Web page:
and attacked his scouts with vigor whenever opportunity offered. The enemy showed no indication of an intention to advance in force and hence our troops enjoyed comparative quiet during the day, and at evening were in good condition for battle.
During the forenoon of that day, the 9th of August, General Lyon and Colonel Sigel held a consultation, the result of which was the plan of attack upon the enemy's position at Wilson's Creek, which led to the battle 10th. I was not present at the conference, having spent the morning in going the rounds of the camp to see if any improvement could be made in our dispositions for defense, thinking all intention of making and attack had been abandoned. Upon my return General Lyon informed me of his determination to make the attack the next morning, and gave me the general features of the plan, but owing to press of business did not go much into detail. Colonel Sigel was to move with his brigade, consisting of the Third and Fifth Regiments of Missouri troops, six pieces of artillery, and two companies of cavalry (regulars), to the left of the main Cassville road, and leading to the right of the enemy's position, while General Lyon, with the remainder of his force, consisting of the First Missouri, First Iowa, First and Second Kansas,
two companies of the Second Missouri, a company of riflemen, eight companies of regular infantry and rifle recruits, ten pieces of artillery, and two companies of cavalry, amounting to about 4,000 men, besides about 250 mounted Home Guards, was to move down the road towards Little York to a point nearly opposite the enemy's advanced pickets on Wilson's Creek, and thence across the prairie, and attack his left flank. Colonel Sigel was to make the attack as soon as he heard that of General Lyon.
The column under General Lyon reached the point where the enemy's most advanced picket was expected to be found at about 1 o'clock at night. The picket not having been found, the column halted and the men lay on their arms till early dawn, when the march was resumed, Captain Plummer's battalion of regular infantry in advance, Major Osterhaus' battalion of Missouri volunteers following, with Captain Totten's battery. At about 4 o'clock the enemy's pickets was reached, and fled upon our approach. Major Osterhaus' battalion was then sent on the right as skirmishers, Captain Plummer being on the left, and the First Regiment Missouri Volunteers, under Lieutenant-Colonel Andrews, brought forward to the support of Totten's battery.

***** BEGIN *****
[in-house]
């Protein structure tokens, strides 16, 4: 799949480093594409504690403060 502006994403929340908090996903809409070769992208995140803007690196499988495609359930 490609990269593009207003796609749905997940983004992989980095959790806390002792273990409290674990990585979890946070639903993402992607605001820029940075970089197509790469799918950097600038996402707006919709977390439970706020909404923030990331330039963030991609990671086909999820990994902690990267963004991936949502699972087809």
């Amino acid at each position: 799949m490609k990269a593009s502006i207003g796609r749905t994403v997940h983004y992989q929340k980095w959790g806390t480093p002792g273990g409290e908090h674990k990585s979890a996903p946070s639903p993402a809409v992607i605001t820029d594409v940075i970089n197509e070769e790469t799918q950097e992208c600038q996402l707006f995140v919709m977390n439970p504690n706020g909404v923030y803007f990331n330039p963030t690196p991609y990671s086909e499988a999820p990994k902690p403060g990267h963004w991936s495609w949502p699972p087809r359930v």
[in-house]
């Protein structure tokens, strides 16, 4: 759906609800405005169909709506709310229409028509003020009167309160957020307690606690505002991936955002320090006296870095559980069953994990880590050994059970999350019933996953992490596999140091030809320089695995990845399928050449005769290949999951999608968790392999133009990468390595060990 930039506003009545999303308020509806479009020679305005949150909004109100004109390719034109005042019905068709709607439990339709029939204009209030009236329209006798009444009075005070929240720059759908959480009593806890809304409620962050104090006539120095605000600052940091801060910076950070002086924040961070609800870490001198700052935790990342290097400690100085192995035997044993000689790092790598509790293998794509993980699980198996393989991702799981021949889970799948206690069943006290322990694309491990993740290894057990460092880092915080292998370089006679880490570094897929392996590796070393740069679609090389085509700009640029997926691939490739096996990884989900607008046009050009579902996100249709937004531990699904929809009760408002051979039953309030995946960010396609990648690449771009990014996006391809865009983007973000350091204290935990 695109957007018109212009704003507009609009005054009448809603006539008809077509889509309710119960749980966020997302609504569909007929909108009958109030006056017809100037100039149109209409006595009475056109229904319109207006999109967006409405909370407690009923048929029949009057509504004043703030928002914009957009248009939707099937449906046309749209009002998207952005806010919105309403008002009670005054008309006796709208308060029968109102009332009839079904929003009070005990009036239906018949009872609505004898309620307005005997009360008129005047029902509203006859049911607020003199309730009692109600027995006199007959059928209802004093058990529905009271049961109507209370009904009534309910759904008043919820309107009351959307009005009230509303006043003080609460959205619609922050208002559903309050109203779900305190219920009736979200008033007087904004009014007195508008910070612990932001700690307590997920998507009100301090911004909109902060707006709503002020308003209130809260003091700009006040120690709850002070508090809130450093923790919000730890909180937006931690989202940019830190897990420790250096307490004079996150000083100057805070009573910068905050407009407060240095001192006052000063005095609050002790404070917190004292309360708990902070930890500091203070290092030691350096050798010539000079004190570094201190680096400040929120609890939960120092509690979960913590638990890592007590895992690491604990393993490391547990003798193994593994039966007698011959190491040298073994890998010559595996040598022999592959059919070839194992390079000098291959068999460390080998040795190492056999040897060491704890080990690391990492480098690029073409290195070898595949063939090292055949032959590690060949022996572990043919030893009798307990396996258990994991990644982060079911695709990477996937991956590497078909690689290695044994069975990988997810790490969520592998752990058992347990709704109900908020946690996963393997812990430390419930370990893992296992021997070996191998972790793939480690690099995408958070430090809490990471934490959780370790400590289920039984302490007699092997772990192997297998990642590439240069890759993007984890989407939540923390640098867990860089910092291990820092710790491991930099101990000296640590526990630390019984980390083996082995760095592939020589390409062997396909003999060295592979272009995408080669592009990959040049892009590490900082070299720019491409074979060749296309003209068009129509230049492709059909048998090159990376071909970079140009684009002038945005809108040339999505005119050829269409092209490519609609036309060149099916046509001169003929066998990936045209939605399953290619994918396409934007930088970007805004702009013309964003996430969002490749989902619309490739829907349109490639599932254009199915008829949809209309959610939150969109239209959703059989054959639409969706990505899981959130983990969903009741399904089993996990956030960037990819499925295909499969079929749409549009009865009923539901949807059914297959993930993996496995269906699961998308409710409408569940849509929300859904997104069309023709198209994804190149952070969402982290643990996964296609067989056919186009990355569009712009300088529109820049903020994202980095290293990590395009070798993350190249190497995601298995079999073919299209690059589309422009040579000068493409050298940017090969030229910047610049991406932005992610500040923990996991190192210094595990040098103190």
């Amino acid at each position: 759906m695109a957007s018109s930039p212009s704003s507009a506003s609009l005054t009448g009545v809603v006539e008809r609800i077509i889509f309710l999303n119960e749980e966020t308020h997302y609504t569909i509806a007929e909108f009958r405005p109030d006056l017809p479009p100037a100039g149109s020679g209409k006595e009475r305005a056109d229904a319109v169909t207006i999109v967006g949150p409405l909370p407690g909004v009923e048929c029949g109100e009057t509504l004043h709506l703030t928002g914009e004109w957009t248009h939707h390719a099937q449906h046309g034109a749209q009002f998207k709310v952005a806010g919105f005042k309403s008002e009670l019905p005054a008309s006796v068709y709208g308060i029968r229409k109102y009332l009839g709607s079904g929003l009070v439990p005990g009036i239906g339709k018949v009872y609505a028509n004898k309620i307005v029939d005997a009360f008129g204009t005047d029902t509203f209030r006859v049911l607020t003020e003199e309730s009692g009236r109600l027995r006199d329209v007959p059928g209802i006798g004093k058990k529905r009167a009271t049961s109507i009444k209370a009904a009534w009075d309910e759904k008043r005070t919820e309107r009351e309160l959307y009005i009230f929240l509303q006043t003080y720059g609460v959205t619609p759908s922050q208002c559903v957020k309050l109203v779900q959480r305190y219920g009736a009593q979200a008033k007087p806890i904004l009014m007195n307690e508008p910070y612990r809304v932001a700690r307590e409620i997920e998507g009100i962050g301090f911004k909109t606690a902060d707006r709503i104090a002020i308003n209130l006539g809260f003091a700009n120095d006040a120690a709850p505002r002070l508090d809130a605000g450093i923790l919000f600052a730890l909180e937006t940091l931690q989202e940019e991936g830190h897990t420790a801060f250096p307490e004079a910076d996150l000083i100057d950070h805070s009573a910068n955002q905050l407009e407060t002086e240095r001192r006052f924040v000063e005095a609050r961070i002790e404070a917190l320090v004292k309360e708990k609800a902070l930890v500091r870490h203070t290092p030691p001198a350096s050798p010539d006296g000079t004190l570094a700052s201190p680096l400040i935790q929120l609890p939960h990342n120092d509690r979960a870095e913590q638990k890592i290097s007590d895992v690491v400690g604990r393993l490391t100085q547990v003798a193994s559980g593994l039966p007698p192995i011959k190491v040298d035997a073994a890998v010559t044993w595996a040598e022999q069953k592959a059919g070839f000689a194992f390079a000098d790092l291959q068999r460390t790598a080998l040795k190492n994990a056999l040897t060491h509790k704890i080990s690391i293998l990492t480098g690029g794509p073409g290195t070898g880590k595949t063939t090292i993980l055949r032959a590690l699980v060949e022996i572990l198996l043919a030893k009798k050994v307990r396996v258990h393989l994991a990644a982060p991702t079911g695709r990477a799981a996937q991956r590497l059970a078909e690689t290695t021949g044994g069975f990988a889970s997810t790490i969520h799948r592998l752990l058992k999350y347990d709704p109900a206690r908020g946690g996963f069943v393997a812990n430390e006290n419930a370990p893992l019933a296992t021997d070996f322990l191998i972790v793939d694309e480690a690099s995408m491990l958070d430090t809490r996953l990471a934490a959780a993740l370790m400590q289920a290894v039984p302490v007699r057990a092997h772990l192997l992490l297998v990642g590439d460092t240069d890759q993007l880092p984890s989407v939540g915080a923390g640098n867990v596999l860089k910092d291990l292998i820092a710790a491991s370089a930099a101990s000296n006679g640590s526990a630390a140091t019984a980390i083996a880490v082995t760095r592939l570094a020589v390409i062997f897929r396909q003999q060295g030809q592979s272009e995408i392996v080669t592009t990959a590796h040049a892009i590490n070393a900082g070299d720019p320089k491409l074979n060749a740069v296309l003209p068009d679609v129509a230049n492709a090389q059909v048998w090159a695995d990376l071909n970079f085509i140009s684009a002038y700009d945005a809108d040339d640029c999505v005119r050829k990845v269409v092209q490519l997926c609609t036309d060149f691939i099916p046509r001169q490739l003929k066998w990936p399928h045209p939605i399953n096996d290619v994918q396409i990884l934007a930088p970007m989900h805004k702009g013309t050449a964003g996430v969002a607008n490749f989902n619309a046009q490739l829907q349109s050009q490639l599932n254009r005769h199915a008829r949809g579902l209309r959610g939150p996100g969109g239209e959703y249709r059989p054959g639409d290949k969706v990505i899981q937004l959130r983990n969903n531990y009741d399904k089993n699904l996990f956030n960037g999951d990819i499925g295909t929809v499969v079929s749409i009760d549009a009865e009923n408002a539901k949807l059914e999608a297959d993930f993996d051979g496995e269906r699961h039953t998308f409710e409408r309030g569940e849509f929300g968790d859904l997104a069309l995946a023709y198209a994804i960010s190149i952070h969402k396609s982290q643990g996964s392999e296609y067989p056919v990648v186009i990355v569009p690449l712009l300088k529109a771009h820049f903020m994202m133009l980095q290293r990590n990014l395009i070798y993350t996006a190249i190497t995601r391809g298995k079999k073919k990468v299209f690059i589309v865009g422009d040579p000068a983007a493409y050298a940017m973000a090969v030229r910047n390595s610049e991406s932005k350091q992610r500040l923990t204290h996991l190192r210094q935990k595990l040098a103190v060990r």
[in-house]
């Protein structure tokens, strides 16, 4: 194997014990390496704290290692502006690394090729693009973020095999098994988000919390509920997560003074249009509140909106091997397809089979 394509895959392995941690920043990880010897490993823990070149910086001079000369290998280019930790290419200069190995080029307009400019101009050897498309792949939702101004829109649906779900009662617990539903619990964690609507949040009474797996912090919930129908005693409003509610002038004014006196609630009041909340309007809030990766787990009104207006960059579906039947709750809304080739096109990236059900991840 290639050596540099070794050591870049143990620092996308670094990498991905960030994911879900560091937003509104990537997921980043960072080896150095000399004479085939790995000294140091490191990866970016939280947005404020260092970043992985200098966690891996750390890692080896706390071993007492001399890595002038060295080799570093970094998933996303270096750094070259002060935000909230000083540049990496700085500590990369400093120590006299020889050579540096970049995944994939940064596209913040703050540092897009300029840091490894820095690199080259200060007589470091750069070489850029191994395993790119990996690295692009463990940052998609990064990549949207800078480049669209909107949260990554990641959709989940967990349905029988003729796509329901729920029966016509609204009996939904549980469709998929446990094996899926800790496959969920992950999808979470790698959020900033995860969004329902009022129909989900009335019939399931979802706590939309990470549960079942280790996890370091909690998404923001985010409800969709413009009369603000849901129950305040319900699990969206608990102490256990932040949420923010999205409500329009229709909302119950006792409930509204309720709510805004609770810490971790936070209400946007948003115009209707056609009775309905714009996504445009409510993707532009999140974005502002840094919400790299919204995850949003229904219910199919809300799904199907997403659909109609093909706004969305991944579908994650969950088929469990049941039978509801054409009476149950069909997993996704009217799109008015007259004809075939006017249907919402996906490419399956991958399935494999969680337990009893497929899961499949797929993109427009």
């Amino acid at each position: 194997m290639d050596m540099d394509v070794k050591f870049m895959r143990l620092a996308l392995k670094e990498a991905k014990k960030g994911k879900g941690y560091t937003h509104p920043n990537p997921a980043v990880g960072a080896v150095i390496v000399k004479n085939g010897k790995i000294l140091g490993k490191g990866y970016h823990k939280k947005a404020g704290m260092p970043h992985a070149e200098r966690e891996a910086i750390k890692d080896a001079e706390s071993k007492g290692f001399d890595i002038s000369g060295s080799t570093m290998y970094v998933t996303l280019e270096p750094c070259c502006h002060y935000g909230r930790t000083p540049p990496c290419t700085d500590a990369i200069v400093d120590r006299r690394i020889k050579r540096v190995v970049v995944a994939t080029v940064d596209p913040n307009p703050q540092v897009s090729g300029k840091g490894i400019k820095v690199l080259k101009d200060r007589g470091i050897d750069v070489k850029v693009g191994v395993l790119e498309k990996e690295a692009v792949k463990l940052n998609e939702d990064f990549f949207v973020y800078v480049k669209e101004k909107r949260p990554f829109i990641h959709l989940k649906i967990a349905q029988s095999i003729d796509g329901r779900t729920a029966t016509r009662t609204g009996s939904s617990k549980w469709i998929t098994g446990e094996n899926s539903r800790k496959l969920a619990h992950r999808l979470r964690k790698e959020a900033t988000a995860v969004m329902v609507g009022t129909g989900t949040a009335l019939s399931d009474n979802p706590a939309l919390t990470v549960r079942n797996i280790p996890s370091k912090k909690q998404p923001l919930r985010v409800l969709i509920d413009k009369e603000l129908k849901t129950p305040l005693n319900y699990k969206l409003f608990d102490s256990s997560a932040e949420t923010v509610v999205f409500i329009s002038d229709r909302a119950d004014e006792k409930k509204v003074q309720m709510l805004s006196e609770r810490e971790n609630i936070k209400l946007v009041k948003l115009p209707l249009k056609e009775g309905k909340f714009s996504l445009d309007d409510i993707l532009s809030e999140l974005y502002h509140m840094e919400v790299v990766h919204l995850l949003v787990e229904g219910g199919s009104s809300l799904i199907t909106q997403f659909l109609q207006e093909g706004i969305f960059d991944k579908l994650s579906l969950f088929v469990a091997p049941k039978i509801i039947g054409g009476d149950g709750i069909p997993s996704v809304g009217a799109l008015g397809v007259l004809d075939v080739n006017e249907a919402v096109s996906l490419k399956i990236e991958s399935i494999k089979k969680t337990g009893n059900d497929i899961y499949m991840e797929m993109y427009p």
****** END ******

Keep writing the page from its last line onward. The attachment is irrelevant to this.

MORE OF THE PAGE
With this disposition the column moved forward about one and a half miles, when at about 5 o'clock a brisk skirmish was opened along our entire front. The enemy was now discovered in considerable force, occupying the crest of a ridge running nearly perpendicularly to our line of march and also to the valley of Wilson's Creek, and lying between us and his main camp. The First Missouri Volunteers was now sent forward and deployed in line of battle, at once advancing upon the ridge under a brisk fire, and driving the enemy from his position on our right, while the First Kansas came forward and engaged the enemy on our left, causing him to retire. Captain Totten's battery meanwhile moved forward in the center and reached the crest of the ridge.
The enemy now rallied in large force near the foot of the slope, and under considerable cover opposite our left wing and along the slope in front and on our right towards the crest of the main ridge running parallel to the creek. During this time Captain Plummer, with his four companies of infantry, had moved down a ridge about 500 yards to our left, and separated from us by a deep ravine, and reached its abrupt terminus, where he found his farther progress arrested by a large force